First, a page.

MySingleton.untrusted is reconstructed before
MySingleton.readResolve() is called. Consequently,
Untrusted.captured is assigned the deserialized instance of the crafted stream instead of
MySingleton.instance. This issue is pernicious when an attacker can add classes to exploit the singleton guarantee of an existing serializable class.
Noncompliant Code Example (Nontransient Instance Fields)
This serializable noncompliant code example uses a nontransient instance field
"If a singleton contains a nontransient object reference field, the contents of this field will be deserialized before the singleton's
readResolve method is run. This allows a carefully crafted stream to 'steal' a reference to the originally deserialized singleton at the time the contents of the object reference field are deserialized" [Bloch 2008].
Compliant Solution (Enumeration Types)
Stateful singleton classes must be nonserializable. As a precautionary measure, classes that are serializable must not save a reference to a singleton object in their nontransient or nonstatic instance variables. This precaution prevents the singleton from being indirectly serialized.
Bloch [Bloch 2008] suggests the use of an enumeration type as a replacement for traditional implementations when serializable singletons are indispensable.
This approach is functionally equivalent to, but much safer than, commonplace implementations. It both ensures that only one instance of the object exists at any instant and provides the serialization property (because
Noncompliant Code Example (Cloneable Singleton)
When the singleton class implements
java.lang.Cloneable directly or through inheritance, it is possible to create a copy of the singleton by cloning it using the object's
clone() method. This noncompliant code example shows a singleton that implements the
Compliant Solution (Override
To avoid making the singleton class cloneable, do not implement the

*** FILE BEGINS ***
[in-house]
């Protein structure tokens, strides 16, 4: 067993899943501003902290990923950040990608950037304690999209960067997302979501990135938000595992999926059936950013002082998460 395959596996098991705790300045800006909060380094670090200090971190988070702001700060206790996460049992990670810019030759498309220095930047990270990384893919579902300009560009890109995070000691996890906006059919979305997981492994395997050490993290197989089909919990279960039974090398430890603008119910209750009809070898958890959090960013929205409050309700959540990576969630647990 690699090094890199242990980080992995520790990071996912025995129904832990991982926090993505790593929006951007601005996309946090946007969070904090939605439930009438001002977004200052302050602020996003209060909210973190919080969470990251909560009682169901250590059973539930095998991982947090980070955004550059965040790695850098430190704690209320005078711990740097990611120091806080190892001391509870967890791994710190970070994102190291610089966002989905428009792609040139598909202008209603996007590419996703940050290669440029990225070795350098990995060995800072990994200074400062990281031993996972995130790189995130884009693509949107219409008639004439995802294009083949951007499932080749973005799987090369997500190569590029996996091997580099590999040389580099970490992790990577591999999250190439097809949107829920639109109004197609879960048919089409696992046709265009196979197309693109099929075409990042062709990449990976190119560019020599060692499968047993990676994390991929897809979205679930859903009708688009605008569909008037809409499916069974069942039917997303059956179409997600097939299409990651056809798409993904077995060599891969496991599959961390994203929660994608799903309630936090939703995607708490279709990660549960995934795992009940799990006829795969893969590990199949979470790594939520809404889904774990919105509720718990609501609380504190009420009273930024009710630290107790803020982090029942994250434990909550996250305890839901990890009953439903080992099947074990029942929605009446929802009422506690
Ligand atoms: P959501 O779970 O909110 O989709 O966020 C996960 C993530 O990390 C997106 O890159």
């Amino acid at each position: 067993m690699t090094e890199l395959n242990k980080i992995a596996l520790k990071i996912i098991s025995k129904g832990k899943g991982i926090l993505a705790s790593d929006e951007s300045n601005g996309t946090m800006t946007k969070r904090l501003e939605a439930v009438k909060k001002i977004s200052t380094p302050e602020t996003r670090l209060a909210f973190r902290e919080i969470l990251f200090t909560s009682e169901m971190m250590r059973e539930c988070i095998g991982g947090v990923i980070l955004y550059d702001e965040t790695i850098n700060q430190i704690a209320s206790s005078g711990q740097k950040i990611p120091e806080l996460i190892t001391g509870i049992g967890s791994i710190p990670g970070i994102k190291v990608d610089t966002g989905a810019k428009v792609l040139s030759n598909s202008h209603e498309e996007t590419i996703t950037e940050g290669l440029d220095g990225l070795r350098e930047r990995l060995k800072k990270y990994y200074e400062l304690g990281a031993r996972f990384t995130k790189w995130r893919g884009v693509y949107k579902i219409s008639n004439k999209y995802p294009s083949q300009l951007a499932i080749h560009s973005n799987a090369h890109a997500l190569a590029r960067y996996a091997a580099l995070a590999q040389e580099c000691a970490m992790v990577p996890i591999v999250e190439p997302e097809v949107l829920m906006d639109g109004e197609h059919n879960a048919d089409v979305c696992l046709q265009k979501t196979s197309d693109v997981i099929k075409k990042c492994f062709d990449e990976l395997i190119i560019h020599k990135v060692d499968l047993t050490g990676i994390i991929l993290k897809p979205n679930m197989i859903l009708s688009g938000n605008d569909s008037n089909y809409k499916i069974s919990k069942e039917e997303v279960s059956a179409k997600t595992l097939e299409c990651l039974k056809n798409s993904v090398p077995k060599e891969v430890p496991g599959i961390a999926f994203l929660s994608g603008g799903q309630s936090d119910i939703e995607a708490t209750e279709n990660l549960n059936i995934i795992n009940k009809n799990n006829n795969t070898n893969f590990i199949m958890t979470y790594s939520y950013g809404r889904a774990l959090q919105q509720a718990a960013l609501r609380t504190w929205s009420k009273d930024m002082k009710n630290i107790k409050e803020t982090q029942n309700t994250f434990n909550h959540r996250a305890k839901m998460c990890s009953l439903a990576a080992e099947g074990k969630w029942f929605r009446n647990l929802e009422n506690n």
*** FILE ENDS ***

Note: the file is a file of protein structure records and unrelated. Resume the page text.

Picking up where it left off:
Cloneable interface and do not derive from a class that already implements it.
When the singleton class must indirectly implement the
Cloneable interface through inheritance, the object's
clone() method must be overridden with one that throws a
CloneNotSupportedException exception [Daconta 2003].
See OBJ07-J. Sensitive classes must not let themselves be copied for more details about preventing misuse of the
Noncompliant Code Example (Garbage Collection)
A class may be garbage-collected when it is no longer reachable. This behavior can be problematic when the program must maintain the singleton property throughout the entire lifetime of the program.
A static singleton becomes eligible for garbage collection when its class loader becomes eligible for garbage collection. This usually happens when a nonstandard (custom) class loader is used to load the singleton. This noncompliant code example prints different values of the hash code of the singleton object from different scopes:
Code that is outside the scope can create another instance of the singleton class even though the requirement was to use only the original instance. Because a singleton instance is associated with the class loader that is used to load it, it is possible to have multiple instances of the same class in the Java Virtual Machine. This situation typically occurs in J2EE containers and applets. Technically, these instances are different classes that are independent of each other. Failure to protect against multiple instances of the singleton may or may not be insecure depending on the specific requirements of the program.
Compliant Solution (Prevent Garbage Collection)
This compliant solution takes into account the garbage-collection issue described previously. A class cannot be garbage-collected until the
ClassLoader object used to load it becomes eligible for garbage collection. A simple scheme to prevent garbage collection is to ensure that there is a direct or indirect reference from a live thread to the singleton object that must be preserved.
This compliant solution demonstrates this technique. It prints a consistent hash code across all scopes. It uses the
ObjectPreserver class [Grand 2002] described in TSM02-J. Do not use background threads during class initialization.
Using improper forms of the Singleton design pattern may lead to creation of multiple instances of the singleton and violate the expected contract of the class.
|The Checker Framework|
|Linear Checker||Control aliasing and prevent re-use (see Chapter 19)|
Item 3, "Enforce the Singleton Property with a Private Constructor or an
Item 15, "Avoiding Singleton Pitfalls"
Section 9.10, "Enforcing the Singleton Pattern"
Chapter 5, "Creational Patterns," section "Singleton"